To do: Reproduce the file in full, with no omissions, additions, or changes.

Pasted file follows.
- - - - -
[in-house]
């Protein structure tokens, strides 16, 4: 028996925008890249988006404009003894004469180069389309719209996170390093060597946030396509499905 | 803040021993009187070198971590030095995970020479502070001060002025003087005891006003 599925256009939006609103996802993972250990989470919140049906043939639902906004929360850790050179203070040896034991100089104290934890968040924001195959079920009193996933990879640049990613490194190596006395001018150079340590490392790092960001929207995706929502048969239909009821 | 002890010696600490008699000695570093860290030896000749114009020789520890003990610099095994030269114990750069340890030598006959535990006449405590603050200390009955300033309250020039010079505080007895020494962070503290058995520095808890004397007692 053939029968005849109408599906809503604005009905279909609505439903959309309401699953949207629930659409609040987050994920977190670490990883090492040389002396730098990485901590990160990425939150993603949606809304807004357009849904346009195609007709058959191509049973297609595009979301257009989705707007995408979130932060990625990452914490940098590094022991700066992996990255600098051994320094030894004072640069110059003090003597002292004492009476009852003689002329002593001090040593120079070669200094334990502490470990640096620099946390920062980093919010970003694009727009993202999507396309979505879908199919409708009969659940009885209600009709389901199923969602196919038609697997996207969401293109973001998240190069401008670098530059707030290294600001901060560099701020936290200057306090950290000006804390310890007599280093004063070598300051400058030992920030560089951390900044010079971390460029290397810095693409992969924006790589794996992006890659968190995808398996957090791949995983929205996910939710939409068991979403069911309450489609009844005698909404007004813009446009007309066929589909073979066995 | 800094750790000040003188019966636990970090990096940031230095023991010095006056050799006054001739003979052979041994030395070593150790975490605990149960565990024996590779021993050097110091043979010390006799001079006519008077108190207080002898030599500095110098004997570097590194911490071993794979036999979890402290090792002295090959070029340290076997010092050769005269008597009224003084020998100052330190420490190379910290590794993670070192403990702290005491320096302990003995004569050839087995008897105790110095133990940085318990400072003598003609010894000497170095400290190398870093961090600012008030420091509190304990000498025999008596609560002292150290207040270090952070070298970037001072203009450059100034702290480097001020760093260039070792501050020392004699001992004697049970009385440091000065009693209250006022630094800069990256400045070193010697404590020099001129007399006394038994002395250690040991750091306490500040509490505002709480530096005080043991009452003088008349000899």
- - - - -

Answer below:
[in-house]
């Protein structure tokens, strides 16, 4: 028996925008890249988006404009003894004469180069389309719209996170390093060597946030396509499905 | 803040021993009187070198971590030095995970020479502070001060002025003087005891006003 599925256009939006609103996802993972250990989470919140049906043939639902906004929360850790050179203070040896034991100089104290934890968040924001195959079920009193996933990879640049990613490194190596006395001018150079340590490392790092960001929207995706929502048969239909009821 | 002890010696600490008699000695570093860290030896000749114009020789520890003990610099095994030269114990750069340890030598006959535990006449405590603050200390009955300033309250020039010079505080007895020494962070503290058995520095808890004397007692 053939029968005849109408599906809503604005009905279909609505439903959309309401699953949207629930659409609040987050994920977190670490990883090492040389002396730098990485901590990160990425939150993603949606809304807004357009849904346009195609007709058959191509049973297609595009979301257009989705707007995408979130932060990625990452914490940098590094022991700066992996990255600098051994320094030894004072640069110059003090003597002292004492009476009852003689002329002593001090040593120079070669200094334990502490470990640096620099946390920062980093919010970003694009727009993202999507396309979505879908199919409708009969659940009885209600009709389901199923969602196919038609697997996207969401293109973001998240190069401008670098530059707030290294600001901060560099701020936290200057306090950290000006804390310890007599280093004063070598300051400058030992920030560089951390900044010079971390460029290397810095693409992969924006790589794996992006890659968190995808398996957090791949995983929205996910939710939409068991979403069911309450489609009844005698909404007004813009446009007309066929589909073979066995 | 800094750790000040003188019966636990970090990096940031230095023991010095006056050799006054001739003979052979041994030395070593150790975490605990149960565990024996590779021993050097110091043979010390006799001079006519008077108190207080002898030599500095110098004997570097590194911490071993794979036999979890402290090792002295090959070029340290076997010092050769005269008597009224003084020998100052330190420490190379910290590794993670070192403990702290005491320096302990003995004569050839087995008897105790110095133990940085318990400072003598003609010894000497170095400290190398870093961090600012008030420091509190304990000498025999008596609560002292150290207040270090952070070298970037001072203009450059100034702290480097001020760093260039070792501050020392004699001992004697049970009385440091000065009693209250006022630094800069990256400045070193010697404590020099001129007399006394038994002395250690040991750091306490500040509490505002709480530096005080043991009452003088008349000899």